back to article 'The capacitors exploded, showering the lab in flaming confetti'

Welcome to the very first edition of “Who, me?” a new Reg column we hope will prove as entertaining as our Friday On-Call tales of tech support gigs gone wrong. In Who, me? we’ll celebrate the times techies stuffed up, the lessons learned and the career consequences. To kick things off, meet “Alvin”, who “In the early '90s …

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  1. Anonymous Coward
    Anonymous Coward

    Isolation

    Like coding, where you need to plan for unexpected inputs, so you should with hardware.

    After toasting a ZX Spectrum whilst building some custom breadboard hardware plugged into the expansion bus, I too learnt this lesson.

    Don't plug prototyped electronics into expensive computers without building a very robust isolation circuit between the two, so only voltage limited data signals can ever get thru no matter how bad you screw up your build.

    1. Sorry that handle is already taken. Silver badge

      Re: Isolation

      And don't give your undergrads your most important and irreplaceable piece of office equipment for use as a "prototyping" tool!

      1. Niall Mac Caughey
        Mushroom

        Re: Isolation

        Don't give your PC to undergraduates? Undergraduates I can handle!

        In days of old I ran a lab which had a recently-acquired and very expensive robot arm. It was controlled by a very large and complex PCB covered in ICs, all of them soldered in place. It also had external I/O, with optocouplers for the I and relays for the O. The software ran on an Apple II and the pair were connected via a ribbon cable.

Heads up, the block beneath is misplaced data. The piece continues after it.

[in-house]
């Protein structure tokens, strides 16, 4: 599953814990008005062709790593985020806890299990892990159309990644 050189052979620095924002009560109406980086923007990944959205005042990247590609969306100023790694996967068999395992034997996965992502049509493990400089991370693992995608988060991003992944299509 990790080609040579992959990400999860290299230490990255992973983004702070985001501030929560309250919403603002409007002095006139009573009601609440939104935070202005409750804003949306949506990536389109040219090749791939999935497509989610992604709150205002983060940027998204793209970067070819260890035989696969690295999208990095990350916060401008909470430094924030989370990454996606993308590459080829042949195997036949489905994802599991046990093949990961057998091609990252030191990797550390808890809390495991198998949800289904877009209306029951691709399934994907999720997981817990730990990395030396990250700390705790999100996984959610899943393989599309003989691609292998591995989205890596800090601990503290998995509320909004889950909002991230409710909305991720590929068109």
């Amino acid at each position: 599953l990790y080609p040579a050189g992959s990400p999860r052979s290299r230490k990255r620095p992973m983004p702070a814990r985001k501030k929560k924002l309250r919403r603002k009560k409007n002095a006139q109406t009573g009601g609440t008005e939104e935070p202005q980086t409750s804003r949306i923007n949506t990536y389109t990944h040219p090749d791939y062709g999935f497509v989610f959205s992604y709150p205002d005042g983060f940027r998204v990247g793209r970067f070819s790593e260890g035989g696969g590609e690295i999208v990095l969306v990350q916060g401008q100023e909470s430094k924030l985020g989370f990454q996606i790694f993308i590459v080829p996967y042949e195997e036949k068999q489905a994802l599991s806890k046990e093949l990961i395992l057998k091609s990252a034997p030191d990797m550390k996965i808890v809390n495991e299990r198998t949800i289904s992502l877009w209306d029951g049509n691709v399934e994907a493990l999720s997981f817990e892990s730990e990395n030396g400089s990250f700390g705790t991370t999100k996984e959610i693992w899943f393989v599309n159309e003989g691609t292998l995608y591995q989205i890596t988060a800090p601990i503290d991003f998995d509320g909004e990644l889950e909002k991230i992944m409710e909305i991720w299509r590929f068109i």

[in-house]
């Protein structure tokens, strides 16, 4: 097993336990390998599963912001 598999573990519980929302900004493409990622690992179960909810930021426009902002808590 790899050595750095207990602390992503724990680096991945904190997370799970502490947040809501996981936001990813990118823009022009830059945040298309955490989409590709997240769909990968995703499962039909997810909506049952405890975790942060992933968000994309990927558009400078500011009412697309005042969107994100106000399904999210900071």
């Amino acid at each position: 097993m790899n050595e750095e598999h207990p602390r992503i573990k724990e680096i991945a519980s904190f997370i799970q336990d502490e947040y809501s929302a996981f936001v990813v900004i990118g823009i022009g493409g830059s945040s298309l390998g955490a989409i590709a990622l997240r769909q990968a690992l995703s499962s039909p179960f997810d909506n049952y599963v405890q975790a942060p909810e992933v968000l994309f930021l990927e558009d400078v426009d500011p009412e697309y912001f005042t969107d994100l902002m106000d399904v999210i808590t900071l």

I foolishly took a day off and returned to find that a senior lecturer had demonstrated the I/O features to his class by connecting 230V AC to one of the optocouplers.

        Suffice it to say that it took me a very long time to fix the Apple and the robot itself became a decorative paperweight due to the prohibitive cost of the replacement board.

        1. Anonymous Coward
          Anonymous Coward

          Re: Isolation

          "a senior lecturer had demonstrated the I/O features to his class by connecting 230V AC to one of the optocouplers."

          Hence my suggestion "without building a very robust isolation circuit between the two", where 'very' means however large you think that isolation should be to protect against it, think user stupidity, and then multiply that value by 20!

          1. DropBear Silver badge

            Re: Isolation

            ...except the extension connector on the back of the Spectrum was gold-plated PCB traces ("fingers") of the CPU's bus, as-is, and building something that would properly galvanically isolate it while still doing bidirectional I/O at 3.5MHz, while not impossible, was at the time not a practical option for 99.999999% of its owners. Anything less would only have been buffering, hopefully protecting against back-driving the bus but not against any "funny" voltages. So what you actually did instead was design stuff carefully and properly the first time*!

            * let's not get into risk multipliers caused by the appropriate PCB-edge connector being unavailable and fabricating your own from two other pieces of PCB comb-slit into flexible-ish individual contacts for each finger, with a bit of wire soldered onto for better-than-PCB-on-PCB contact. Yes, I did get a Kempston joystick interface out of it and yes, I was definitely wearing my brown pants when I first powered the thing up...

          2. Stuart Halliday

            Re: Isolation